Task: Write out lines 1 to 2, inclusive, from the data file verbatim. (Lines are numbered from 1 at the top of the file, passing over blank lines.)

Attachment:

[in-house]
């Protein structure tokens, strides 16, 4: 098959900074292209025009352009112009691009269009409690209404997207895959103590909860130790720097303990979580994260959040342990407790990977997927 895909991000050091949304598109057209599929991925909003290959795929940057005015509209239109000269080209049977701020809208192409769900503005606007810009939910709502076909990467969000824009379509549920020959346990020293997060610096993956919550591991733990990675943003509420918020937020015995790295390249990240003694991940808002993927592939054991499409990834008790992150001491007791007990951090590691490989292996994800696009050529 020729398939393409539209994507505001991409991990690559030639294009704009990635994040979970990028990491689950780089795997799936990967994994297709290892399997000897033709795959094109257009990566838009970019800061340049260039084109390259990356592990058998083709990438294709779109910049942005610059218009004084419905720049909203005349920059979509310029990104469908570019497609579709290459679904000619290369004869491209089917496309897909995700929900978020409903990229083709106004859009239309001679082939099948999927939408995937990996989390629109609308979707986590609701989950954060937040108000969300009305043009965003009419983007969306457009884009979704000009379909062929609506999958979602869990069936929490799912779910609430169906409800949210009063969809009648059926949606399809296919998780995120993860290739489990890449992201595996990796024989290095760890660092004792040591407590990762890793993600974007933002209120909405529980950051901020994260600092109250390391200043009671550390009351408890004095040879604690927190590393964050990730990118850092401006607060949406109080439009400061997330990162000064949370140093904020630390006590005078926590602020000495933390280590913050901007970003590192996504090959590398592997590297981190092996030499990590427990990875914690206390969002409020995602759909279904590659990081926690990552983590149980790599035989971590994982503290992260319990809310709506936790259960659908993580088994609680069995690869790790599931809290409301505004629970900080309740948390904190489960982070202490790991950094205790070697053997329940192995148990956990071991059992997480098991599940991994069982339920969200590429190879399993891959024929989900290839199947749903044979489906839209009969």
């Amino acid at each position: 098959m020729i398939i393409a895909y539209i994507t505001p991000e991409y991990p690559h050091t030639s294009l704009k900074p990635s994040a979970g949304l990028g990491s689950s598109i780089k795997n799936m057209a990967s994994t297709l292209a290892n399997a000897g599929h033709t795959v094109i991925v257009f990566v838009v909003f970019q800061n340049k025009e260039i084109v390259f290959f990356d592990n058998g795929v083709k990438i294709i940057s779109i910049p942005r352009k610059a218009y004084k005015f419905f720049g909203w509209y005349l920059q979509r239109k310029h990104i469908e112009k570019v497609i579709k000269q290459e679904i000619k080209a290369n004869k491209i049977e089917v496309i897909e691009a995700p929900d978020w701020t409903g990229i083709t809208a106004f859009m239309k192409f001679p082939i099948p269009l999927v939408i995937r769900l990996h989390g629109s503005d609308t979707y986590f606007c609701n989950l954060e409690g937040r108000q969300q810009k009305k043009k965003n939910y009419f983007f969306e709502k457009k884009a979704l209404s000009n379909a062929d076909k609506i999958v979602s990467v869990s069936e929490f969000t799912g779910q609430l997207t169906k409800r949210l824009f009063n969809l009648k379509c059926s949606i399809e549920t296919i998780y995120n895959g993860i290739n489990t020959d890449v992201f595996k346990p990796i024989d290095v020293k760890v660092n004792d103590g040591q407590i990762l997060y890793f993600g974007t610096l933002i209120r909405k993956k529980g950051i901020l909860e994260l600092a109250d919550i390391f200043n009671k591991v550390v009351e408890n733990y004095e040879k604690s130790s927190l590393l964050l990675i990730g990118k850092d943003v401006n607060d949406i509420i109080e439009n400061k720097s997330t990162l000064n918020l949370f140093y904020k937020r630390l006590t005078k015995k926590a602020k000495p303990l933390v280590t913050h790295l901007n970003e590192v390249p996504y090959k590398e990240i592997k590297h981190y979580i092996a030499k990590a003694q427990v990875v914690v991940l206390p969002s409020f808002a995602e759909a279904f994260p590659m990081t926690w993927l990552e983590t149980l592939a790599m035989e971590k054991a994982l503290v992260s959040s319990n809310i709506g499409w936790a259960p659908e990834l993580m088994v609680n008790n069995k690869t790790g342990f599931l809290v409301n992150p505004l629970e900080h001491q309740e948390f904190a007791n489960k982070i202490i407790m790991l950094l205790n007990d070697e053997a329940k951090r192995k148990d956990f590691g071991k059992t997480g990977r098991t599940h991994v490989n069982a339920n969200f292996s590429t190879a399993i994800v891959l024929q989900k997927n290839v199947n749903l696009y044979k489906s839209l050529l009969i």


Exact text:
[in-house]
């Protein structure tokens, strides 16, 4: 098959900074292209025009352009112009691009269009409690209404997207895959103590909860130790720097303990979580994260959040342990407790990977997927 895909991000050091949304598109057209599929991925909003290959795929940057005015509209239109000269080209049977701020809208192409769900503005606007810009939910709502076909990467969000824009379509549920020959346990020293997060610096993956919550591991733990990675943003509420918020937020015995790295390249990240003694991940808002993927592939054991499409990834008790992150001491007791007990951090590691490989292996994800696009050529 020729398939393409539209994507505001991409991990690559030639294009704009990635994040979970990028990491689950780089795997799936990967994994297709290892399997000897033709795959094109257009990566838009970019800061340049260039084109390259990356592990058998083709990438294709779109910049942005610059218009004084419905720049909203005349920059979509310029990104469908570019497609579709290459679904000619290369004869491209089917496309897909995700929900978020409903990229083709106004859009239309001679082939099948999927939408995937990996989390629109609308979707986590609701989950954060937040108000969300009305043009965003009419983007969306457009884009979704000009379909062929609506999958979602869990069936929490799912779910609430169906409800949210009063969809009648059926949606399809296919998780995120993860290739489990890449992201595996990796024989290095760890660092004792040591407590990762890793993600974007933002209120909405529980950051901020994260600092109250390391200043009671550390009351408890004095040879604690927190590393964050990730990118850092401006607060949406109080439009400061997330990162000064949370140093904020630390006590005078926590602020000495933390280590913050901007970003590192996504090959590398592997590297981190092996030499990590427990990875914690206390969002409020995602759909279904590659990081926690990552983590149980790599035989971590994982503290992260319990809310709506936790259960659908993580088994609680069995690869790790599931809290409301505004629970900080309740948390904190489960982070202490790991950094205790070697053997329940192995148990956990071991059992997480098991599940991994069982339920969200590429190879399993891959024929989900290839199947749903044979489906839209009969």